Thought Leadership

Racial Disparity in Wealth Management

September 1, 2020
Racial Disparity in Wealth Management

Editor’s Note: This is the second in a series of short blogs on gender and racial disparity in financial services. When it comes to diversity and inclusion, all of financial services—Escalent included—has an imperative to make changes. We need to do better. Change is going to take sustained, hard work but we must not shy away from progressing with something that cannot be accomplished all at once.

Financial literacy and trust are major factors in the lack of engagement in financial services among minorities. While financial literacy education is more readily available than ever before, the absence of diversity within wealth management companies continues to be an engagement barrier. To eliminate racially charged miscues and build trust, we need equal representation on all sides of the table.

  • Among employees: Asset management firms have snapped up Chief Diversity Officers in recent years as awareness of stark demographic imbalances at their firm increases.
    Demographic Imbalance in the Investment Industry
  • Among clients: The financial crisis has negatively and disproportionately impacted People of Color, women, younger people, small business owners and gig workers, according to recent surveys. An incredible 56% of Black Americans report being worried about their financial future. Alongside this, more people are expecting to work longer than planned. This dim outlook will change the face of financial wellness initiatives and retirement planning.
  • Within products: It has been claimed that the asset management field at large has only 1% of assets under management managed by women- and minority-owned firms.

Making Progress

With Black Lives Matter at the forefront of debates in SEC meetings, some firms are making progress. Firms in the industry are:

  • Hosting discussions in the workplace
  • Encouraging employees to share their own stories of inequality
  • Establishing funds to tackle injustice
  • Donating to NAACP and other organizations that promote racial equality
  • Opening offices in Atlanta and other diverse cities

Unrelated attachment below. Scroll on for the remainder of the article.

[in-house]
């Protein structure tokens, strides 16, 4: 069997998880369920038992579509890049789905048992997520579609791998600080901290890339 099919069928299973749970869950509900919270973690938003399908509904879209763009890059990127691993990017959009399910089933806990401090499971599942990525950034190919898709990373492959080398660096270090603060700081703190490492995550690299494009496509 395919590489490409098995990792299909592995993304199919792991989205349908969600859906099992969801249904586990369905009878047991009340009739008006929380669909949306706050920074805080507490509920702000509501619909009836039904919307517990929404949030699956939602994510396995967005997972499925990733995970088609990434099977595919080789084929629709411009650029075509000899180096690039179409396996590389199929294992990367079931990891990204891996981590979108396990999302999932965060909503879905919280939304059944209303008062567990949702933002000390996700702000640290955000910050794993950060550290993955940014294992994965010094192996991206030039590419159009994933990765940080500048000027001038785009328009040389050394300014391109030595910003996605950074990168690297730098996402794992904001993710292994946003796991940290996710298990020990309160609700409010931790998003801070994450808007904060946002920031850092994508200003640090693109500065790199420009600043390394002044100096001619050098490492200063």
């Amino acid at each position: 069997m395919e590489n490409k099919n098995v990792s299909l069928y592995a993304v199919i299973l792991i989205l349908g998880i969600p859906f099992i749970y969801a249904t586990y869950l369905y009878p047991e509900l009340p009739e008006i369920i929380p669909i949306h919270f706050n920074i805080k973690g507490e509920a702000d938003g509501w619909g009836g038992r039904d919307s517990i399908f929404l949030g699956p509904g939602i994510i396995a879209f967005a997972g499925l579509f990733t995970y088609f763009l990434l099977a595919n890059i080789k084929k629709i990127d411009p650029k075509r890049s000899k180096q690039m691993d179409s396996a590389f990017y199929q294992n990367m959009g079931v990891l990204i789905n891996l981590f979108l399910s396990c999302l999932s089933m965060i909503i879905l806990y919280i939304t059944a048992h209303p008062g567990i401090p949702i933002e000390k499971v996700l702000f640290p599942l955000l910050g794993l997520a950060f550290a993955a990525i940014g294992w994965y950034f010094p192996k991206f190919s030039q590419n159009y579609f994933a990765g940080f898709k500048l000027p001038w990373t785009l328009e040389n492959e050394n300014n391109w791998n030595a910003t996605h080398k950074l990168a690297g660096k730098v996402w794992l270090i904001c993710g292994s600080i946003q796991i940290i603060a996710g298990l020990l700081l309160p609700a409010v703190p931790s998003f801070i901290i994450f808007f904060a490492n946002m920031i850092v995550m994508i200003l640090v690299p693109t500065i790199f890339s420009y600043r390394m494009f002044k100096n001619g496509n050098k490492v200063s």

• Supporting hate crime bills
  • Creating new roles, such as “Global Head of Diversity”
  • Supporting executives making statements (e.g., on social media) condemning racism, inequality and violence

As industries, financial services and research both know there is a lot of work to be done to achieve equity, diversity and inclusion. For us, it’s not just about conversation—it’s about action. As a member of our newly established Diversity & Inclusion council, we are taking steps in the right direction in terms of how we do business, who we do business with, and how we attract diversity-minded and diversity-rooted individuals into market research.

The new generation of investors signifies the need for a shift in priorities within the wealth management arena as well. With a renewed interest in the power of ESG investing, there is a strong shift of focus from the “E” (environmental) to the “S” (social); access to wealth management and financial literacy information is crossing racial borders more than ever, and the priorities of those investing will inevitably lead to differences in where investors want their dollars to go. My colleague Holly Kilbourn put it well when she said:

“Though I often think of ESG investing as related to the environment, it also covers inequities and should consider racial disparities. As we see ESG gaining more traction, we have to be careful that it could all too easily become just another buzzword. I look forward to playing a research role in helping companies remain intentional about what they stand for so that we do not miss out on the opportunity to see real change happen.”


If you would like to learn more about how we’re measuring racial and gender equality in financial services, send us a note.

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Hasan Elsadig
Hasan Elsadig
Senior Analyst

Hasan is a former senior analyst in the Financial Services division of Escalent.